Women's Rights in Abkhazia Discussed at Women's Forum

Women's Forum hosted by 'Asarkia' Foundation on 15 December, dedicated to women and children's safety

Women's Forum hosted by 'Asarkia' Foundation on 15 December, dedicated to women and children's safety

SUKHUM / AQW'A ― The charitable foundation "Asarkia" hosted a Women's Forum on Friday, 15 December, focusing on the safety of women and children.

Rozita German, the head of the "Asarkia" foundation, in her opening remarks, highlighted the increasing incidents of violence against women and children, including those with disabilities. She pointed out the difficulty in preventing and identifying such episodes due to the lack of appropriate legal mechanisms, expressing hope for a gradual resolution to this issue.

Marietta Topchyan, leader of the "Association of Women of Abkhazia," discussed the work of crisis centres in the region, currently numbering four. These centres offer women free and anonymous access to legal consultation and medical assistance.

Topchyan noted that the situation with domestic violence is exacerbated by a prevalent misconception in modern Abkhazian society that acts of violence against women and children are rare. “This is not the case,” she said. “Domestic violence is widespread in the republic, but victims rarely seek help and sometimes even feel guilty.”

She also mentioned the profoundly negative impact of violence on children, whose psyches are completely unprotected from such actions.

Women's Rights in Abkhazia Discussed at Women's Forum
© Fond Asarkia Facebook page

The situation is worsened by the lack of statistical data, absence of victim protection mechanisms, the state's failure to consider counteracting violence as a critical task, and existing legislation not accounting for the nuances of domestic violence. “Without state participation, this problem cannot be solved,” she believes.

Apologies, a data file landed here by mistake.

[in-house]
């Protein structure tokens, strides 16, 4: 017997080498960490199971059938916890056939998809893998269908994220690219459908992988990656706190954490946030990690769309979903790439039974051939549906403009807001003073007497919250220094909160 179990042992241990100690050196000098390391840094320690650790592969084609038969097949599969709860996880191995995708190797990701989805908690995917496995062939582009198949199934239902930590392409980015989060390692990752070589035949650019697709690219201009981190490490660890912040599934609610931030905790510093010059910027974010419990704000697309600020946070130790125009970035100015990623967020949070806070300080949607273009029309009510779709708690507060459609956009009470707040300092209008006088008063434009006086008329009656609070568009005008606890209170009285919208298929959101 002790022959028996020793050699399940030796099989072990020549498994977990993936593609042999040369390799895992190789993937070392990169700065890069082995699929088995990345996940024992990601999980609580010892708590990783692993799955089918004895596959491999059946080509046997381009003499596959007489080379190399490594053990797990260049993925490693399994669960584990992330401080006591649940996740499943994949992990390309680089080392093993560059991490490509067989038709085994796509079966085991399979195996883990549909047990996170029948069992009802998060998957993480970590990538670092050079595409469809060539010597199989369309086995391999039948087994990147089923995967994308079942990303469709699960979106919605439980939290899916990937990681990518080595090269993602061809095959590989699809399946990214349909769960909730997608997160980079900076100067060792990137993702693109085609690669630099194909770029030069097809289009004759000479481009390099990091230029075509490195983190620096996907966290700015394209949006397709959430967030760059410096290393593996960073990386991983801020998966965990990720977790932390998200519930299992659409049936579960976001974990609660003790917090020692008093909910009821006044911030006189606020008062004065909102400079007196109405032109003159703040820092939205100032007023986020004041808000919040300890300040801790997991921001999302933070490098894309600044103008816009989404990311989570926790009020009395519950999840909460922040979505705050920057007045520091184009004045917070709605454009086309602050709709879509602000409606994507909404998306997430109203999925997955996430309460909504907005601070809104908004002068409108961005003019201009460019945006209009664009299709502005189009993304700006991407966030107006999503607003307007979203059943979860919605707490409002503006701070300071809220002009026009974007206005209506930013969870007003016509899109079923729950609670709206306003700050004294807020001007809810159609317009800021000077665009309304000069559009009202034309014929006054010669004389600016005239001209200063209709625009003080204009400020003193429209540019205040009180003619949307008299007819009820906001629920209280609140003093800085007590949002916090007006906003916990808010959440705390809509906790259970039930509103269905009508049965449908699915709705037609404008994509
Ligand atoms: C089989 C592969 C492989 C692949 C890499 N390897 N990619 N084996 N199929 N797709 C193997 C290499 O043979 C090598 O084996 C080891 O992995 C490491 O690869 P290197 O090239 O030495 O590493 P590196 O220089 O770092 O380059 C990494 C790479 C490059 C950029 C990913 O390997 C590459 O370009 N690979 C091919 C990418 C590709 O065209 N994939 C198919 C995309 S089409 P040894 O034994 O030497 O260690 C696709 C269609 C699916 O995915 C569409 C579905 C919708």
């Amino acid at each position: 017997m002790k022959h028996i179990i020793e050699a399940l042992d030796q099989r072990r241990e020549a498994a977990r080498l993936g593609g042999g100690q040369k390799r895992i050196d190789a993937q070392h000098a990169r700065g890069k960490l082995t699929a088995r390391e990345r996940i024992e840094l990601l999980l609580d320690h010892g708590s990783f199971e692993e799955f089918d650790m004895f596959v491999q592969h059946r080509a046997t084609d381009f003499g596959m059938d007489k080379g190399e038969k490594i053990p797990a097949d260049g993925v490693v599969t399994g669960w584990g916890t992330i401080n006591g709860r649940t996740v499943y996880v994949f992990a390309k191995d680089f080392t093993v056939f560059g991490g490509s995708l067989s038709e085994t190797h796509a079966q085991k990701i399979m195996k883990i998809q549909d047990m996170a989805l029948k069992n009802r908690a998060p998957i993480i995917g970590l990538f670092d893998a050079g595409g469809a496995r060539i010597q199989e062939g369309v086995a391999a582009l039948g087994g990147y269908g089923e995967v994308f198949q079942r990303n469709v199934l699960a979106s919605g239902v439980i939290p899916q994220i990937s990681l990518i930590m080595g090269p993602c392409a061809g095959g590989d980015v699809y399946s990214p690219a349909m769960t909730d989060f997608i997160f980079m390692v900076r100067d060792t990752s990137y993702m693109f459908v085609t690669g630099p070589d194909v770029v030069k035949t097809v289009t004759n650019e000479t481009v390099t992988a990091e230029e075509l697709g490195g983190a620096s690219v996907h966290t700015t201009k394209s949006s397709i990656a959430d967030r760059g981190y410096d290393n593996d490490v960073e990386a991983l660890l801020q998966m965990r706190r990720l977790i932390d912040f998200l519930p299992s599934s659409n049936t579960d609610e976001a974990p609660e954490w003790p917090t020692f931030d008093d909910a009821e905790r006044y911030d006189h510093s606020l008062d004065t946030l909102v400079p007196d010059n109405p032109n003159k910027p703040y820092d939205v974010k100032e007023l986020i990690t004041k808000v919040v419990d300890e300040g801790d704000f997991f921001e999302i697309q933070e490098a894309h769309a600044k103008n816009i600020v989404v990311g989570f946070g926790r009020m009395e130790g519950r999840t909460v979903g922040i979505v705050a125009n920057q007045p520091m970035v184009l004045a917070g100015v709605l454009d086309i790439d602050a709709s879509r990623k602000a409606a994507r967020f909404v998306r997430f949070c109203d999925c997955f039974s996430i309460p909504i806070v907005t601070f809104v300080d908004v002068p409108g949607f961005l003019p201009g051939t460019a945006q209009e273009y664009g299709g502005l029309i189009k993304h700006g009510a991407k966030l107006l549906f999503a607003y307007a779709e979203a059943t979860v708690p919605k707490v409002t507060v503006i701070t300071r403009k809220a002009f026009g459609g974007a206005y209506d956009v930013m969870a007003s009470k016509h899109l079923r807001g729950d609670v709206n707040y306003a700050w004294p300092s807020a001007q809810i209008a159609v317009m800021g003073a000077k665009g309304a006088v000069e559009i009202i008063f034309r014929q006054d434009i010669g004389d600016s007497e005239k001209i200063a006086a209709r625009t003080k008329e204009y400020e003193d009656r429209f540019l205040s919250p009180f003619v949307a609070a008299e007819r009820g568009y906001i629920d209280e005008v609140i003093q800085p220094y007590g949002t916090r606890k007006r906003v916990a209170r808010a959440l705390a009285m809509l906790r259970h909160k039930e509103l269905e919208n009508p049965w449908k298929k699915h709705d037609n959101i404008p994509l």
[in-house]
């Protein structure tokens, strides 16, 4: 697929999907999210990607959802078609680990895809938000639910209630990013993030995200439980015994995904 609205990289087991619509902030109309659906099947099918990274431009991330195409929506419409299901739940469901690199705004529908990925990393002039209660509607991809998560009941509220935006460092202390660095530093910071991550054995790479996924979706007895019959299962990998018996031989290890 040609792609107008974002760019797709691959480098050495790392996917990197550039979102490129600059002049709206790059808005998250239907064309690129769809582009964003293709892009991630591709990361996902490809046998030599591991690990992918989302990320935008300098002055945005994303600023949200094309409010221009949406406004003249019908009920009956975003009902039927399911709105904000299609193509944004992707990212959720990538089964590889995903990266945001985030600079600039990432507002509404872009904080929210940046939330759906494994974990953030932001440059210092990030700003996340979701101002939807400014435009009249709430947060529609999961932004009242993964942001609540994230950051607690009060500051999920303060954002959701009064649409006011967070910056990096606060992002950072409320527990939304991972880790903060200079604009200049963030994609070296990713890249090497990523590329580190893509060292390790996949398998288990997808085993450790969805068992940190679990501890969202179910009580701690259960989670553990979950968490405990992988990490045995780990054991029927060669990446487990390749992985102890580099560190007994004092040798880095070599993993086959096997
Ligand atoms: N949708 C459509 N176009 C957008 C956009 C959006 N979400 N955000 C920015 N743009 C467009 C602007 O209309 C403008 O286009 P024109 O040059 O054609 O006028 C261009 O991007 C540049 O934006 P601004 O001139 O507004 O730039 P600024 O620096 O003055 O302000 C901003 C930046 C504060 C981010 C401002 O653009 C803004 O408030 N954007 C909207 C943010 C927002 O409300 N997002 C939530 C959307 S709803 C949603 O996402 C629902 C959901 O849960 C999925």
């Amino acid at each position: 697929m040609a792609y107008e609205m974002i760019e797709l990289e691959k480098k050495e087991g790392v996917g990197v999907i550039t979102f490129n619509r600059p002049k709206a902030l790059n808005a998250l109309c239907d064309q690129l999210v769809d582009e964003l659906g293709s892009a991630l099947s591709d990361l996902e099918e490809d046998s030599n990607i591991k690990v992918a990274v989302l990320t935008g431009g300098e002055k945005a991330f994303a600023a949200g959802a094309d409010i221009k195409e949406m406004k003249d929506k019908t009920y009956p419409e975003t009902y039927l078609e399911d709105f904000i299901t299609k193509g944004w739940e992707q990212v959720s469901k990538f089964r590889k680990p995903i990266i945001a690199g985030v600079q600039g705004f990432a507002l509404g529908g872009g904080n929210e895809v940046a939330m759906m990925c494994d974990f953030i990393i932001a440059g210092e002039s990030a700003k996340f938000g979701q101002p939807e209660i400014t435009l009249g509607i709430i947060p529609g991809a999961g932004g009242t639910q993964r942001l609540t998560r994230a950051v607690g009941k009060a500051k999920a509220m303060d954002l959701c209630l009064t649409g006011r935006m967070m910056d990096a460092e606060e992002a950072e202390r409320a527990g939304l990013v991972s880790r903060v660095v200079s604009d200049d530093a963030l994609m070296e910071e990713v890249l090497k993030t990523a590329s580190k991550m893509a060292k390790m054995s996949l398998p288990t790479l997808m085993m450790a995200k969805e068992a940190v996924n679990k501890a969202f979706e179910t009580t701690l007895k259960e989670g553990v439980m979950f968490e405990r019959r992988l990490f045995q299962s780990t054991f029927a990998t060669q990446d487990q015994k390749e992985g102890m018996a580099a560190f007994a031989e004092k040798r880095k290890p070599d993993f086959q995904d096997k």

Lawyer Maya Shirokova, in her report on the law "On Ensuring Equal Rights and Opportunities for Men and Women in Abkhazia," asserted that the law is ineffective. She said many perceive the issue of domestic violence as contrived and a whim of a small part of society.

Shirokova observed that the state does not address this issue, gender statistics are not maintained, and women are significantly underrepresented in the Government, Parliament, and local self-government bodies. She suggested introducing quotas as one of the first steps to give women a minimal chance to compete with men.

Moreover, Shirokova noted that legislation puts men and women in different positions. State guarantees for women, considering their social role and biological characteristics, are not discrimination against men. However, the legislation is very lenient towards men, for instance, in matters of regular alimony payments, directly affecting the financial position of women with children post-divorce.

Women's Rights in Abkhazia Discussed at Women's Forum
© Fond Asarkia Facebook page

Alica Pachaliya, head of the public organization "Amch," in her report on the abortion ban, highlighted that this policy has not led to an increase in birth rates. She stressed that the authorities approached demographic problems quantitatively rather than qualitatively, focusing on encouraging childbirth.

"It is essential to focus on creating conditions where women do not fear childbirth and child-rearing," Pachaliya asserted.

Lia Agrba, leader of the "Club of Public Affairs," believes some provisions prohibiting abortion need to be revisited. “There are medical indications where a child will die post-birth, and there are certain threats to the life and health of pregnant women. Due to the blunt denial of such indications, at least one woman has already died,” she stated.

Agrba added that the state should not harshly interfere in medical matters but rather focus on the country's economic development, creating conditions for increased birth rates, education, and assistance to women who have already given birth.